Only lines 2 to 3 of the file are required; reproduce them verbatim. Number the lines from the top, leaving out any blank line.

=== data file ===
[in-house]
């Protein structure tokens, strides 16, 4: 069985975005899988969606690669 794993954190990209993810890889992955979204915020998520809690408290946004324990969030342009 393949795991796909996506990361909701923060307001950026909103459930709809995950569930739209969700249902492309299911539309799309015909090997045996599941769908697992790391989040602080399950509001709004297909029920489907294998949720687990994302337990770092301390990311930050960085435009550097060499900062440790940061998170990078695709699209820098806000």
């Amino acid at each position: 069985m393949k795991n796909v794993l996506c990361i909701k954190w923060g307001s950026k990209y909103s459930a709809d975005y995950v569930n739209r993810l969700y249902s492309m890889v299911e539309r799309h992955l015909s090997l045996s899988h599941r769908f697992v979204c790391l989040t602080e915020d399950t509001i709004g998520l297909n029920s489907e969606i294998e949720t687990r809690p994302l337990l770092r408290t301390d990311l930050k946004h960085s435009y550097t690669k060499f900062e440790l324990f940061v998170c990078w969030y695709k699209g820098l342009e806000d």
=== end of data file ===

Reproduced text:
């Protein structure tokens, strides 16, 4: 069985975005899988969606690669 794993954190990209993810890889992955979204915020998520809690408290946004324990969030342009 393949795991796909996506990361909701923060307001950026909103459930709809995950569930739209969700249902492309299911539309799309015909090997045996599941769908697992790391989040602080399950509001709004297909029920489907294998949720687990994302337990770092301390990311930050960085435009550097060499900062440790940061998170990078695709699209820098806000």
């Amino acid at each position: 069985m393949k795991n796909v794993l996506c990361i909701k954190w923060g307001s950026k990209y909103s459930a709809d975005y995950v569930n739209r993810l969700y249902s492309m890889v299911e539309r799309h992955l015909s090997l045996s899988h599941r769908f697992v979204c790391l989040t602080e915020d399950t509001i709004g998520l297909n029920s489907e969606i294998e949720t687990r809690p994302l337990l770092r408290t301390d990311l930050k946004h960085s435009y550097t690669k060499f900062e440790l324990f940061v998170c990078w969030y695709k699209g820098l342009e806000d």